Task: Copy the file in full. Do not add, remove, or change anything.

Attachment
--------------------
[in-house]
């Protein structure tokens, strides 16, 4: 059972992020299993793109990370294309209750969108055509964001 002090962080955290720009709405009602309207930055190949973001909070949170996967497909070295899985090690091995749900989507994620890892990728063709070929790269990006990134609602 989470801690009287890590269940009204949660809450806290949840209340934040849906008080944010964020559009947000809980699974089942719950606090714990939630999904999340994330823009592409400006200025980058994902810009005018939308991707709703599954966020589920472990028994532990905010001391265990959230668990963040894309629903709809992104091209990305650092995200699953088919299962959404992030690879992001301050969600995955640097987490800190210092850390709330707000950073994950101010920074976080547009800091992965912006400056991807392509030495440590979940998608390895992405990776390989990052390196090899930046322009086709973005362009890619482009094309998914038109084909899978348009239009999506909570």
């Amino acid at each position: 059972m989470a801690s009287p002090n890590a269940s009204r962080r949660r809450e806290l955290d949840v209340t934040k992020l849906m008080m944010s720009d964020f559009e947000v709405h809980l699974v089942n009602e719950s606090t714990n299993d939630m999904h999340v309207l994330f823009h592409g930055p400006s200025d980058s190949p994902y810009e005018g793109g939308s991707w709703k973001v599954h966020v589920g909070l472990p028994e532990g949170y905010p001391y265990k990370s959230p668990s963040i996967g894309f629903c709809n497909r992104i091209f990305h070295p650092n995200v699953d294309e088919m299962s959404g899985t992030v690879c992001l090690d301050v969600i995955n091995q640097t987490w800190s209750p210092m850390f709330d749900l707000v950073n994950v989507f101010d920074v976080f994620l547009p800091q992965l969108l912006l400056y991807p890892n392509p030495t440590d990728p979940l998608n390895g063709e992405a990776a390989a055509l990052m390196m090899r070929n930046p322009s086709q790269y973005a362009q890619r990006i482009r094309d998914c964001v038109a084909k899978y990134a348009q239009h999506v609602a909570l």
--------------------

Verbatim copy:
[in-house]
């Protein structure tokens, strides 16, 4: 059972992020299993793109990370294309209750969108055509964001 002090962080955290720009709405009602309207930055190949973001909070949170996967497909070295899985090690091995749900989507994620890892990728063709070929790269990006990134609602 989470801690009287890590269940009204949660809450806290949840209340934040849906008080944010964020559009947000809980699974089942719950606090714990939630999904999340994330823009592409400006200025980058994902810009005018939308991707709703599954966020589920472990028994532990905010001391265990959230668990963040894309629903709809992104091209990305650092995200699953088919299962959404992030690879992001301050969600995955640097987490800190210092850390709330707000950073994950101010920074976080547009800091992965912006400056991807392509030495440590979940998608390895992405990776390989990052390196090899930046322009086709973005362009890619482009094309998914038109084909899978348009239009999506909570």
């Amino acid at each position: 059972m989470a801690s009287p002090n890590a269940s009204r962080r949660r809450e806290l955290d949840v209340t934040k992020l849906m008080m944010s720009d964020f559009e947000v709405h809980l699974v089942n009602e719950s606090t714990n299993d939630m999904h999340v309207l994330f823009h592409g930055p400006s200025d980058s190949p994902y810009e005018g793109g939308s991707w709703k973001v599954h966020v589920g909070l472990p028994e532990g949170y905010p001391y265990k990370s959230p668990s963040i996967g894309f629903c709809n497909r992104i091209f990305h070295p650092n995200v699953d294309e088919m299962s959404g899985t992030v690879c992001l090690d301050v969600i995955n091995q640097t987490w800190s209750p210092m850390f709330d749900l707000v950073n994950v989507f101010d920074v976080f994620l547009p800091q992965l969108l912006l400056y991807p890892n392509p030495t440590d990728p979940l998608n390895g063709e992405a990776a390989a055509l990052m390196m090899r070929n930046p322009s086709q790269y973005a362009q890619r990006i482009r094309d998914c964001v038109a084909k899978y990134a348009q239009h999506v609602a909570l």